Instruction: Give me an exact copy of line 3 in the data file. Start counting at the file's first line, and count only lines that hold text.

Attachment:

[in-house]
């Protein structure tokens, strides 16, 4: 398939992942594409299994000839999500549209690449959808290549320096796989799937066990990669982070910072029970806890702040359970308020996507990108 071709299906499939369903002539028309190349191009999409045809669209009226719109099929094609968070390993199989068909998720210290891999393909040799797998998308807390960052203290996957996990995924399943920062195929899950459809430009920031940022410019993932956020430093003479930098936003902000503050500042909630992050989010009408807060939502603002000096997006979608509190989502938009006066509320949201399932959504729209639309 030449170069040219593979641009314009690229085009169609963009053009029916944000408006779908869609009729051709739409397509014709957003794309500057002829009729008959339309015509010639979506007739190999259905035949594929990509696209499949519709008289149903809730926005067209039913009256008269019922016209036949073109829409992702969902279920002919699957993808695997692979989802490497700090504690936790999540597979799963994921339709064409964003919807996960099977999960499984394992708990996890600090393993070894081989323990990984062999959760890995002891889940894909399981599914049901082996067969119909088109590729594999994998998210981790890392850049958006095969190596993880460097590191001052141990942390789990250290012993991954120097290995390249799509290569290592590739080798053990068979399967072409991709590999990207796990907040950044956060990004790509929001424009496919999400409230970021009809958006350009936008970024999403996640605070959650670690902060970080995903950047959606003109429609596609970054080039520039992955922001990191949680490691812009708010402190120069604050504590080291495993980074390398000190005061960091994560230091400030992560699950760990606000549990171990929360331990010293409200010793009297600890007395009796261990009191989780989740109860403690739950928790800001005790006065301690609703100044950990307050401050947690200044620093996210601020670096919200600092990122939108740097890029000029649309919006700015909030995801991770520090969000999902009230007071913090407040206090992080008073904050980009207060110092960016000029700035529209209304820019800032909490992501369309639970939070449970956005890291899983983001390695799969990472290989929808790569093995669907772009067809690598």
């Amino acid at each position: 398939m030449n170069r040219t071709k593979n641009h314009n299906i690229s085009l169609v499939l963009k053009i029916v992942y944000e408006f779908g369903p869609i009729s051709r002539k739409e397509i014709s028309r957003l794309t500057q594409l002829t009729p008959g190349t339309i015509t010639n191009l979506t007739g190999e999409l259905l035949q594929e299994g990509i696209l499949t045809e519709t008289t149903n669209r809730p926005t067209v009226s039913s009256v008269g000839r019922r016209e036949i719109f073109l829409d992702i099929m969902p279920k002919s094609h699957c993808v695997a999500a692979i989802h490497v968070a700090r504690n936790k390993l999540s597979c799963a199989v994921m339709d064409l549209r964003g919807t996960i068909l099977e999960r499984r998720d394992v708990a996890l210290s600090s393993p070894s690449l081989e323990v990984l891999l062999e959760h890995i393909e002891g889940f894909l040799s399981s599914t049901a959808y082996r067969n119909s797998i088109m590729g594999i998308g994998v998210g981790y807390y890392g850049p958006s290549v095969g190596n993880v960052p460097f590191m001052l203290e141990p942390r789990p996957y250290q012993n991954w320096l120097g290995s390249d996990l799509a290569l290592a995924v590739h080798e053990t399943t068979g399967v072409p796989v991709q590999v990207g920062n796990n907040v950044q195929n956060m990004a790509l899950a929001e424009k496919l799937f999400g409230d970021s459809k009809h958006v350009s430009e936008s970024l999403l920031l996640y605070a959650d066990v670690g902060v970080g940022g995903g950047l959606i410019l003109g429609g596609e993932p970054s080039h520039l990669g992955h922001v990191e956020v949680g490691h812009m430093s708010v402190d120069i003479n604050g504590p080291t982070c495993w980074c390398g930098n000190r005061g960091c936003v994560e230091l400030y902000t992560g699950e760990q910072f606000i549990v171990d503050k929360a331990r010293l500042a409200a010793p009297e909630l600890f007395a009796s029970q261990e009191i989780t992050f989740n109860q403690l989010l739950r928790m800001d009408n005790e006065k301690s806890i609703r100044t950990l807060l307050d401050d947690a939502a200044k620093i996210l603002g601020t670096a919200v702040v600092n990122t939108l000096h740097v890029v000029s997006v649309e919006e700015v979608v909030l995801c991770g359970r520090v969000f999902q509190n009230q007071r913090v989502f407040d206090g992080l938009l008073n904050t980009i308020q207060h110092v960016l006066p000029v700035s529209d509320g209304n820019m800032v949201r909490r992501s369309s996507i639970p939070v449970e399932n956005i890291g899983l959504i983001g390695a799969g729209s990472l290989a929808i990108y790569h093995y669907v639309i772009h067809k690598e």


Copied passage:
């Amino acid at each position: 398939m030449n170069r040219t071709k593979n641009h314009n299906i690229s085009l169609v499939l963009k053009i029916v992942y944000e408006f779908g369903p869609i009729s051709r002539k739409e397509i014709s028309r957003l794309t500057q594409l002829t009729p008959g190349t339309i015509t010639n191009l979506t007739g190999e999409l259905l035949q594929e299994g990509i696209l499949t045809e519709t008289t149903n669209r809730p926005t067209v009226s039913s009256v008269g000839r019922r016209e036949i719109f073109l829409d992702i099929m969902p279920k002919s094609h699957c993808v695997a999500a692979i989802h490497v968070a700090r504690n936790k390993l999540s597979c799963a199989v994921m339709d064409l549209r964003g919807t996960i068909l099977e999960r499984r998720d394992v708990a996890l210290s600090s393993p070894s690449l081989e323990v990984l891999l062999e959760h890995i393909e002891g889940f894909l040799s399981s599914t049901a959808y082996r067969n119909s797998i088109m590729g594999i998308g994998v998210g981790y807390y890392g850049p958006s290549v095969g190596n993880v960052p460097f590191m001052l203290e141990p942390r789990p996957y250290q012993n991954w320096l120097g290995s390249d996990l799509a290569l290592a995924v590739h080798e053990t399943t068979g399967v072409p796989v991709q590999v990207g920062n796990n907040v950044q195929n956060m990004a790509l899950a929001e424009k496919l799937f999400g409230d970021s459809k009809h958006v350009s430009e936008s970024l999403l920031l996640y605070a959650d066990v670690g902060v970080g940022g995903g950047l959606i410019l003109g429609g596609e993932p970054s080039h520039l990669g992955h922001v990191e956020v949680g490691h812009m430093s708010v402190d120069i003479n604050g504590p080291t982070c495993w980074c390398g930098n000190r005061g960091c936003v994560e230091l400030y902000t992560g699950e760990q910072f606000i549990v171990d503050k929360a331990r010293l500042a409200a010793p009297e909630l600890f007395a009796s029970q261990e009191i989780t992050f989740n109860q403690l989010l739950r928790m800001d009408n005790e006065k301690s806890i609703r100044t950990l807060l307050d401050d947690a939502a200044k620093i996210l603002g601020t670096a919200v702040v600092n990122t939108l000096h740097v890029v000029s997006v649309e919006e700015v979608v909030l995801c991770g359970r520090v969000f999902q509190n009230q007071r913090v989502f407040d206090g992080l938009l008073n904050t980009i308020q207060h110092v960016l006066p000029v700035s529209d509320g209304n820019m800032v949201r909490r992501s369309s996507i639970p939070v449970e399932n956005i890291g899983l959504i983001g390695a799969g729209s990472l290989a929808i990108y790569h093995y669907v639309i772009h067809k690598e």